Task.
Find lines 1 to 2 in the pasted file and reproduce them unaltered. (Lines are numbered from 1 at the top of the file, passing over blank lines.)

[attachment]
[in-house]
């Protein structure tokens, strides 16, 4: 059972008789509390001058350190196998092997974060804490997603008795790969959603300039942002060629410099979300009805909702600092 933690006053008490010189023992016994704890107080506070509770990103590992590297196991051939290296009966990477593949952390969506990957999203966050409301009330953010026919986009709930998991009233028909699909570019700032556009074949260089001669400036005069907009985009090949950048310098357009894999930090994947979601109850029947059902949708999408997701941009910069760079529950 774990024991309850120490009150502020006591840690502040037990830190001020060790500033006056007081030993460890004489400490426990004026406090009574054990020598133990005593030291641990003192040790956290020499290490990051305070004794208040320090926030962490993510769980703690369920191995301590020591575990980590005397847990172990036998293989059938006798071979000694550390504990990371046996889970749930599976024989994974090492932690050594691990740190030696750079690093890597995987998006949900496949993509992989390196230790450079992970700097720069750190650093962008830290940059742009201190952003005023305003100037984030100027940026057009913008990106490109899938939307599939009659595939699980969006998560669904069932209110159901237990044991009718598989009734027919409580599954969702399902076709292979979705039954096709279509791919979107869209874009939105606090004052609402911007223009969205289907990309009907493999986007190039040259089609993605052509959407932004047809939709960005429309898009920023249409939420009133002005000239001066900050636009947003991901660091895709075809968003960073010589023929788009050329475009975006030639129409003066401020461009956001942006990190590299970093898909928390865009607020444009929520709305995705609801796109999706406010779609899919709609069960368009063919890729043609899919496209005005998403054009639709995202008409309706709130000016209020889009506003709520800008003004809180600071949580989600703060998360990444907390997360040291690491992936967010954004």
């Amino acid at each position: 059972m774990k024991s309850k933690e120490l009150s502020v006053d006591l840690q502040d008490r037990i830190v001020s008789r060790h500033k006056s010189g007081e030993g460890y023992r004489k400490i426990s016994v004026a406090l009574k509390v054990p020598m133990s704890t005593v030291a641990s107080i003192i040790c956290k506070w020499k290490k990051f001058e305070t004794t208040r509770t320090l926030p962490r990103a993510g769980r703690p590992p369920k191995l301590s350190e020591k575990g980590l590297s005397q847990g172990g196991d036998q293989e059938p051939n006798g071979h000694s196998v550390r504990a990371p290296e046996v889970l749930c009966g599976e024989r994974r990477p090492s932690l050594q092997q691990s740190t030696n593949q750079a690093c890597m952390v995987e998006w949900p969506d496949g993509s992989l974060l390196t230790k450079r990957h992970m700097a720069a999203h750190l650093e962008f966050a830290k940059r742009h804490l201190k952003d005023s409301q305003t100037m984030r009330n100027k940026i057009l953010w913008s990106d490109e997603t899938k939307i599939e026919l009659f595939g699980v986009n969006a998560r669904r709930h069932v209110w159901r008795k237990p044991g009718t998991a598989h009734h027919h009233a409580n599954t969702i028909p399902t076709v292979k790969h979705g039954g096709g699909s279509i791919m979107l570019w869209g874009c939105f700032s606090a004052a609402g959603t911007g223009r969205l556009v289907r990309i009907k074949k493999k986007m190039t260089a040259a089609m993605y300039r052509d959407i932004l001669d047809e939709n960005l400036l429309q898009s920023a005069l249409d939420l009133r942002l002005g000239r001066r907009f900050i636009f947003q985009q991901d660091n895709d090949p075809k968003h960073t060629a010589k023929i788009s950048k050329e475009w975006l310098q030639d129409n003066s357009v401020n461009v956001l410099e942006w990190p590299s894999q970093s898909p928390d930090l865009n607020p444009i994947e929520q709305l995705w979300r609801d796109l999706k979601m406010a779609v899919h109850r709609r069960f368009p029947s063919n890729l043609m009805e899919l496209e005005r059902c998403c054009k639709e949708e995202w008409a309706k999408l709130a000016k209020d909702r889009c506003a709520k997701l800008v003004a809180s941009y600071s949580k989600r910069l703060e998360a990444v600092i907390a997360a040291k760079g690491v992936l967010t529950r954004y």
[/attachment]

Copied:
[in-house]
């Protein structure tokens, strides 16, 4: 059972008789509390001058350190196998092997974060804490997603008795790969959603300039942002060629410099979300009805909702600092 933690006053008490010189023992016994704890107080506070509770990103590992590297196991051939290296009966990477593949952390969506990957999203966050409301009330953010026919986009709930998991009233028909699909570019700032556009074949260089001669400036005069907009985009090949950048310098357009894999930090994947979601109850029947059902949708999408997701941009910069760079529950 774990024991309850120490009150502020006591840690502040037990830190001020060790500033006056007081030993460890004489400490426990004026406090009574054990020598133990005593030291641990003192040790956290020499290490990051305070004794208040320090926030962490993510769980703690369920191995301590020591575990980590005397847990172990036998293989059938006798071979000694550390504990990371046996889970749930599976024989994974090492932690050594691990740190030696750079690093890597995987998006949900496949993509992989390196230790450079992970700097720069750190650093962008830290940059742009201190952003005023305003100037984030100027940026057009913008990106490109899938939307599939009659595939699980969006998560669904069932209110159901237990044991009718598989009734027919409580599954969702399902076709292979979705039954096709279509791919979107869209874009939105606090004052609402911007223009969205289907990309009907493999986007190039040259089609993605052509959407932004047809939709960005429309898009920023249409939420009133002005000239001066900050636009947003991901660091895709075809968003960073010589023929788009050329475009975006030639129409003066401020461009956001942006990190590299970093898909928390865009607020444009929520709305995705609801796109999706406010779609899919709609069960368009063919890729043609899919496209005005998403054009639709995202008409309706709130000016209020889009506003709520800008003004809180600071949580989600703060998360990444907390997360040291690491992936967010954004």